A statute of limitation is a deadline for filing suit. It is the maximum time an injured person has after an injury to file a law suit. If the deadline has passed and no suit was filed, no legal action is permitted.
Under some circumstances, however, the statute of limitation is suspended or “tolled.” Tolling means that an injured person is given more time before the statute of limitation expires or “runs out.”
To illustrate how tolling works, think of an hourglass. It is as if on the day of injury, the law turns the hourglass and the sand begins to flow. When the sand stops flowing, your time to file suit is up. Tolling suspends time, so to speak, it pushes back the time when the law turns the hourglass.
The law speaks of tolling in terms of legal disability. The rationale for tolling a statute of limitation in a particular instance is that the law deems that a particular class of claimants labor under a disability of some sort and therefore should not be held to the same standards as those who suffer from no disability.
One such disability is being a minor. The statute of limitation is generally tolled on a minor’s claim during the period of that child’s disability (during the period the child is legally considered a child, which means until the child turns 18). Once the child’s disability is removed (by turning 18), the hourglass is turned over and the statute of limitation sands begins to flow.
To give a for instance – in Georgia persons who do not labor under a legal disability (most adults come to mind) and who are injured in an automobile accident are given 2 years in which to either settle their claim or file a lawsuit. After the two year statute of limitation expires, they lose all their legal rights with regard to the injury claim arising from that automobile accident. Yet a child who is injured in that same accident would be given until their 20th birthday to settle or sue. The two year statute of limitation does not begin to run until they reach their 18th birthday.
But there are exceptions that complicate things. Children who are the victims of sexual abuse are given until their 23rd birthday to settle or sue. And children who are the victims of medical malpractice are handled altogether differently. For malpractice occurring before the child’s fifth birthday, the child’s suit must be filed by the seventh birthday. For acts of medical malpractice occurring after the fifth birthday, the limitation period is two years from the date of the malpractice.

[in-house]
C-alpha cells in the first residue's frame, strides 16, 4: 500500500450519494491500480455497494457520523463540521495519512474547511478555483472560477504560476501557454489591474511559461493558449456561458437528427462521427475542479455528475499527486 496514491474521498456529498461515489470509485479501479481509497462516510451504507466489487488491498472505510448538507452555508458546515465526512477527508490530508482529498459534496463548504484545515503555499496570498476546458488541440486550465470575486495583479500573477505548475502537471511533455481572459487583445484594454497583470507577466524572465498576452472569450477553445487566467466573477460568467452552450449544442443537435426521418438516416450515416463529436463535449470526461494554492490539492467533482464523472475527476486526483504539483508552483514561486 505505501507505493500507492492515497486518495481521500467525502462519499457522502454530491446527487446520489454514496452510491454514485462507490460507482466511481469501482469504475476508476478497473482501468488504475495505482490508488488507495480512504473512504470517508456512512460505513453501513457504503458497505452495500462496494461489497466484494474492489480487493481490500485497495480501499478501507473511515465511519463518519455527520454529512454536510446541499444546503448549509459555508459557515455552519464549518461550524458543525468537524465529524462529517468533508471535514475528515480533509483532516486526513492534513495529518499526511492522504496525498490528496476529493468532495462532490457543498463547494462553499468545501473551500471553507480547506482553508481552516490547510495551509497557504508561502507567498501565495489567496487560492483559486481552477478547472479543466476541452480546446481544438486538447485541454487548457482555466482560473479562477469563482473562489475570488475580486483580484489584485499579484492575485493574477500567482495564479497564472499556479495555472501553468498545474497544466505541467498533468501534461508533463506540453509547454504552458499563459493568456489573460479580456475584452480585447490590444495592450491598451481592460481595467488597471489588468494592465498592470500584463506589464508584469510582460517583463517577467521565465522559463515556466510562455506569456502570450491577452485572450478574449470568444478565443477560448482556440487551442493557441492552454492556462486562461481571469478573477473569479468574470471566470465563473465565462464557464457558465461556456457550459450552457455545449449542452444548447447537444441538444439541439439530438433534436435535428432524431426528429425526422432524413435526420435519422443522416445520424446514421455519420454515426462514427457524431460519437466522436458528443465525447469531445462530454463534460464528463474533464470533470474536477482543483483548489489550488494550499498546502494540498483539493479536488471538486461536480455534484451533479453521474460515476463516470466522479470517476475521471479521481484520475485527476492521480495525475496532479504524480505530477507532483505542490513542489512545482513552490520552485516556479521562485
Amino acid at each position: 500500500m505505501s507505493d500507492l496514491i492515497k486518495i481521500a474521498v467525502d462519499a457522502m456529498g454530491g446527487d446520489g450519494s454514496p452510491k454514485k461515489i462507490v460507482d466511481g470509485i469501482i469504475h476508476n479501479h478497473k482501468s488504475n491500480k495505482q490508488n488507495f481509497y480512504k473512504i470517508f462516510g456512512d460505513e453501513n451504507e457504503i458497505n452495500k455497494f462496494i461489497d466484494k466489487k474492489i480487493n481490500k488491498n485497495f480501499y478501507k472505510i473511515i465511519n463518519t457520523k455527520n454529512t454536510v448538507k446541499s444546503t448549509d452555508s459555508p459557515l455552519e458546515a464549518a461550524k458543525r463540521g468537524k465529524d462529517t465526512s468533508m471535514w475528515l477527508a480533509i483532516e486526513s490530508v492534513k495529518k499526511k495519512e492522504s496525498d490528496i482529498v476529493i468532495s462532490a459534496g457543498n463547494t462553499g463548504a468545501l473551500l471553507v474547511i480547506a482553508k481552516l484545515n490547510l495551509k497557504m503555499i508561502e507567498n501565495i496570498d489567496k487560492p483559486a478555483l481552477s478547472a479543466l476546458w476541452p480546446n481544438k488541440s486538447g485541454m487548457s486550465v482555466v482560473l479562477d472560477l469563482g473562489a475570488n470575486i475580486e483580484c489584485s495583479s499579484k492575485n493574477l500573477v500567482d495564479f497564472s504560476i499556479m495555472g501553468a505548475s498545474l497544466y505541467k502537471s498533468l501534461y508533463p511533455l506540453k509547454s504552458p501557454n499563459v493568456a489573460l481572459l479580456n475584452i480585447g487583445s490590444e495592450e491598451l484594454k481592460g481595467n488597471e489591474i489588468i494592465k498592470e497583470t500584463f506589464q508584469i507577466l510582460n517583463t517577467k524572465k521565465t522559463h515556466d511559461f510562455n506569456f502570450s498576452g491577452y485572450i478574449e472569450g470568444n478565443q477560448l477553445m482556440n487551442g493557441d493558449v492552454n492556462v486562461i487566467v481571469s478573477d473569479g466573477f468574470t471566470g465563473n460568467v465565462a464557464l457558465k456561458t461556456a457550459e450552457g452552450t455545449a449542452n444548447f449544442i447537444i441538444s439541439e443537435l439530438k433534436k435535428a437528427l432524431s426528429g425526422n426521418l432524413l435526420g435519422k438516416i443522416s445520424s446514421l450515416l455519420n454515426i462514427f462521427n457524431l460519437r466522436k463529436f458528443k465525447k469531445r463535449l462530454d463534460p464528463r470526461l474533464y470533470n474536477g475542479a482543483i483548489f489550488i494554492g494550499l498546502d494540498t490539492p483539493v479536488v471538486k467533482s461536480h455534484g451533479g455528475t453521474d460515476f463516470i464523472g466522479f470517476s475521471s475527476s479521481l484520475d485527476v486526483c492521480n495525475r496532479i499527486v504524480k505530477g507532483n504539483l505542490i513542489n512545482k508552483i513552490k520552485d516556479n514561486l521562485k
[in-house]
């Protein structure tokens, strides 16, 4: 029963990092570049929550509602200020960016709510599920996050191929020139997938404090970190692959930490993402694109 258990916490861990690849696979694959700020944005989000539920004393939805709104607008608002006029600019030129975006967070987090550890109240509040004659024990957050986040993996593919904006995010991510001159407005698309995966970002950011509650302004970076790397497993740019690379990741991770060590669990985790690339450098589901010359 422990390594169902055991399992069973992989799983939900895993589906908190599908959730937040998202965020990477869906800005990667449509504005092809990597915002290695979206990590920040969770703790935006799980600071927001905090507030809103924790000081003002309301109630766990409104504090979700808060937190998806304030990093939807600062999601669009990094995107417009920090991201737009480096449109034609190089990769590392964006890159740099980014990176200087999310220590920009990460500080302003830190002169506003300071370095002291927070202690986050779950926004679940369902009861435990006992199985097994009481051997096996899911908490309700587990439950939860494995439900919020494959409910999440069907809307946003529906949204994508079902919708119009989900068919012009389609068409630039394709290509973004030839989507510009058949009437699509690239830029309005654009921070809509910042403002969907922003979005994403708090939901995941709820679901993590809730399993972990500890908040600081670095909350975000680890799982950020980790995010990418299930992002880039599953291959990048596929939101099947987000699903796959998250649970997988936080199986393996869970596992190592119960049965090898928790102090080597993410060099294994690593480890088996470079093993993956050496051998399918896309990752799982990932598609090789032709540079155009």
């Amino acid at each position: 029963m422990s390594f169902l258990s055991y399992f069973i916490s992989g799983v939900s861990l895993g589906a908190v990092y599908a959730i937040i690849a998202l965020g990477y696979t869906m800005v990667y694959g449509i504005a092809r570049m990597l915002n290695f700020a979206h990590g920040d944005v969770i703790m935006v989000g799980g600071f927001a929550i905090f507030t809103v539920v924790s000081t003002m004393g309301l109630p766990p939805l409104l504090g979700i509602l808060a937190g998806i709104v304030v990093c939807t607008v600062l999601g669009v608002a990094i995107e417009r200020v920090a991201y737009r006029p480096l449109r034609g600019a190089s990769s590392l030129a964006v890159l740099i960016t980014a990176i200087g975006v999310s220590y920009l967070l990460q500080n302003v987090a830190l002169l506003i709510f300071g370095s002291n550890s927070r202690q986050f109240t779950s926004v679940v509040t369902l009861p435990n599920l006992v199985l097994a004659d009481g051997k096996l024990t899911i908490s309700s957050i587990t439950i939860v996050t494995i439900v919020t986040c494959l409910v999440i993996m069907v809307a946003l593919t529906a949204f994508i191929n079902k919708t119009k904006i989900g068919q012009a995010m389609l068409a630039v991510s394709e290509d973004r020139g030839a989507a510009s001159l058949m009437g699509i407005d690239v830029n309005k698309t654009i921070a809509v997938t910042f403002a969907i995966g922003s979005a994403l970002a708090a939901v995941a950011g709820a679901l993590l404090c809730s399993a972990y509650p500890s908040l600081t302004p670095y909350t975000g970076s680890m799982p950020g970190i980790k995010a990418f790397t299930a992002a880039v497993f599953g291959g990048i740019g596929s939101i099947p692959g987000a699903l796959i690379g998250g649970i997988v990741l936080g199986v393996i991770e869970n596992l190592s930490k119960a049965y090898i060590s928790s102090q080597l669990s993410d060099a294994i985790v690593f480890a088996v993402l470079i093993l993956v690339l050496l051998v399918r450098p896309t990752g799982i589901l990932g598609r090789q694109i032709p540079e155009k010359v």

To make matters even more complicated, Georgia law views any medical or necessary expenses arising from an injury to a child as belonging to the parents of that child, not the child itself. So the parents must bring a claim for medical expenses and that claim must be filed within four years of the date of injury, except when the claim arises from medical malpractice the claim must be filed within two years.
Simple, huh? And in case you’ve been following all this, here is another wrinkle. There is a recent decision from the Georgia Court of Appeals where the Court confused the rules concerning which statute of limitation applies to the parent’s claim for medical expenses and applied the medical malpractice two year limitation in cases that do not arise from medical malpractice. Because the Courts have not yet corrected this mistake, suits for a parent’s claim for a child’s medical expenses should be filed within two years of the date of injury, even when no medical malpractice was involved.
There also are ante litem notice requirements. Ante litem notices are required anytime you have a claim against a governmental entity, such as Cities, Counties, States, or the federal government. Ante litem notices act like statutes of limitation. If you fail to notify the right department in the proper manner, you and your child’s claim will be forever barred. Some of these deadlines are breathtakingly short, as short as six months from the date of injury.
If your head is not swimming by this point, it should be. Determining which statute of limitation applies to which part of what claims is not for the layperson. We lawyers have to check and double check it ourselves.
If you have any questions about these important issues, the time to call is immediately. Statutes of limitations are unforgiving. Let me help you make certain you do not miss a deadline. You can contact me here, here, or here.